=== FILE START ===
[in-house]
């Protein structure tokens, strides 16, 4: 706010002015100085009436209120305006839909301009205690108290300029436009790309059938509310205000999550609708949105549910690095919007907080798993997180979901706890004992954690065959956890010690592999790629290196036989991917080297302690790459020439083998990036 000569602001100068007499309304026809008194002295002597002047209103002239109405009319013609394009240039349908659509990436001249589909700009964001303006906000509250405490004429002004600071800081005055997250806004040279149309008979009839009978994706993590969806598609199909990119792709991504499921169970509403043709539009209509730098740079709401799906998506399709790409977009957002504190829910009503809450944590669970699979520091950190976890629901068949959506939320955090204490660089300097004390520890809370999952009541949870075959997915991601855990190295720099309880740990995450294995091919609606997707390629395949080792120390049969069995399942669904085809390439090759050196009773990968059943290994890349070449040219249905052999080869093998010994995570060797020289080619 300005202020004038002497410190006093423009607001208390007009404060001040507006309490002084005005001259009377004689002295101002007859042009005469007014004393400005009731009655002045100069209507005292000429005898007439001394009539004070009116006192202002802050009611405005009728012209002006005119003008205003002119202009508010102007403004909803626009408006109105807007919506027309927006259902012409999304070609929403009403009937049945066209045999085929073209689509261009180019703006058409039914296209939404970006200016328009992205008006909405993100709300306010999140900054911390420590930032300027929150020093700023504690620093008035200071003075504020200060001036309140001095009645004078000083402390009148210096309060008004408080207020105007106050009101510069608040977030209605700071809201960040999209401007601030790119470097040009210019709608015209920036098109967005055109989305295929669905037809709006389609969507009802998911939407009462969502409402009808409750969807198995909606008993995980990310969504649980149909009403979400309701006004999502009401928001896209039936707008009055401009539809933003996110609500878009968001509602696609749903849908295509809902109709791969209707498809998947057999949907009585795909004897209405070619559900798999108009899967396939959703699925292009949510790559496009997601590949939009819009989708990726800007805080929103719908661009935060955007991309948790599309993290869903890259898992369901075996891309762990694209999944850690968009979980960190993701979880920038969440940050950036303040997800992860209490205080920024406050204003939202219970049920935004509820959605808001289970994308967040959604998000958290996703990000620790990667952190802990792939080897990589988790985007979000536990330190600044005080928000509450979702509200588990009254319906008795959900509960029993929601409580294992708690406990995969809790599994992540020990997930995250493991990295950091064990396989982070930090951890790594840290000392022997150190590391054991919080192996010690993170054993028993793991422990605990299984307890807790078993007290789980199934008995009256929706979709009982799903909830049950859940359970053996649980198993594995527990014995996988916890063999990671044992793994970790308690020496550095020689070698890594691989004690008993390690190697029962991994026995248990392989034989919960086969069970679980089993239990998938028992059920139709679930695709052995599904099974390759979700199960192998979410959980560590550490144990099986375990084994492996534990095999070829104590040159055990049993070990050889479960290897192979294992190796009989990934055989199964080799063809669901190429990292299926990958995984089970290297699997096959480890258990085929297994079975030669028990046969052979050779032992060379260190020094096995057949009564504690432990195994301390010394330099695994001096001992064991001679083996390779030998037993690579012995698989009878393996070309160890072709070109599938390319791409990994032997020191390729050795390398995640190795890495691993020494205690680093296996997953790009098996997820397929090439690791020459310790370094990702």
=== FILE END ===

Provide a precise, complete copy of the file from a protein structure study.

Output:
[in-house]
């Protein structure tokens, strides 16, 4: 706010002015100085009436209120305006839909301009205690108290300029436009790309059938509310205000999550609708949105549910690095919007907080798993997180979901706890004992954690065959956890010690592999790629290196036989991917080297302690790459020439083998990036 000569602001100068007499309304026809008194002295002597002047209103002239109405009319013609394009240039349908659509990436001249589909700009964001303006906000509250405490004429002004600071800081005055997250806004040279149309008979009839009978994706993590969806598609199909990119792709991504499921169970509403043709539009209509730098740079709401799906998506399709790409977009957002504190829910009503809450944590669970699979520091950190976890629901068949959506939320955090204490660089300097004390520890809370999952009541949870075959997915991601855990190295720099309880740990995450294995091919609606997707390629395949080792120390049969069995399942669904085809390439090759050196009773990968059943290994890349070449040219249905052999080869093998010994995570060797020289080619 300005202020004038002497410190006093423009607001208390007009404060001040507006309490002084005005001259009377004689002295101002007859042009005469007014004393400005009731009655002045100069209507005292000429005898007439001394009539004070009116006192202002802050009611405005009728012209002006005119003008205003002119202009508010102007403004909803626009408006109105807007919506027309927006259902012409999304070609929403009403009937049945066209045999085929073209689509261009180019703006058409039914296209939404970006200016328009992205008006909405993100709300306010999140900054911390420590930032300027929150020093700023504690620093008035200071003075504020200060001036309140001095009645004078000083402390009148210096309060008004408080207020105007106050009101510069608040977030209605700071809201960040999209401007601030790119470097040009210019709608015209920036098109967005055109989305295929669905037809709006389609969507009802998911939407009462969502409402009808409750969807198995909606008993995980990310969504649980149909009403979400309701006004999502009401928001896209039936707008009055401009539809933003996110609500878009968001509602696609749903849908295509809902109709791969209707498809998947057999949907009585795909004897209405070619559900798999108009899967396939959703699925292009949510790559496009997601590949939009819009989708990726800007805080929103719908661009935060955007991309948790599309993290869903890259898992369901075996891309762990694209999944850690968009979980960190993701979880920038969440940050950036303040997800992860209490205080920024406050204003939202219970049920935004509820959605808001289970994308967040959604998000958290996703990000620790990667952190802990792939080897990589988790985007979000536990330190600044005080928000509450979702509200588990009254319906008795959900509960029993929601409580294992708690406990995969809790599994992540020990997930995250493991990295950091064990396989982070930090951890790594840290000392022997150190590391054991919080192996010690993170054993028993793991422990605990299984307890807790078993007290789980199934008995009256929706979709009982799903909830049950859940359970053996649980198993594995527990014995996988916890063999990671044992793994970790308690020496550095020689070698890594691989004690008993390690190697029962991994026995248990392989034989919960086969069970679980089993239990998938028992059920139709679930695709052995599904099974390759979700199960192998979410959980560590550490144990099986375990084994492996534990095999070829104590040159055990049993070990050889479960290897192979294992190796009989990934055989199964080799063809669901190429990292299926990958995984089970290297699997096959480890258990085929297994079975030669028990046969052979050779032992060379260190020094096995057949009564504690432990195994301390010394330099695994001096001992064991001679083996390779030998037993690579012995698989009878393996070309160890072709070109599938390319791409990994032997020191390729050795390398995640190795890495691993020494205690680093296996997953790009098996997820397929090439690791020459310790370094990702």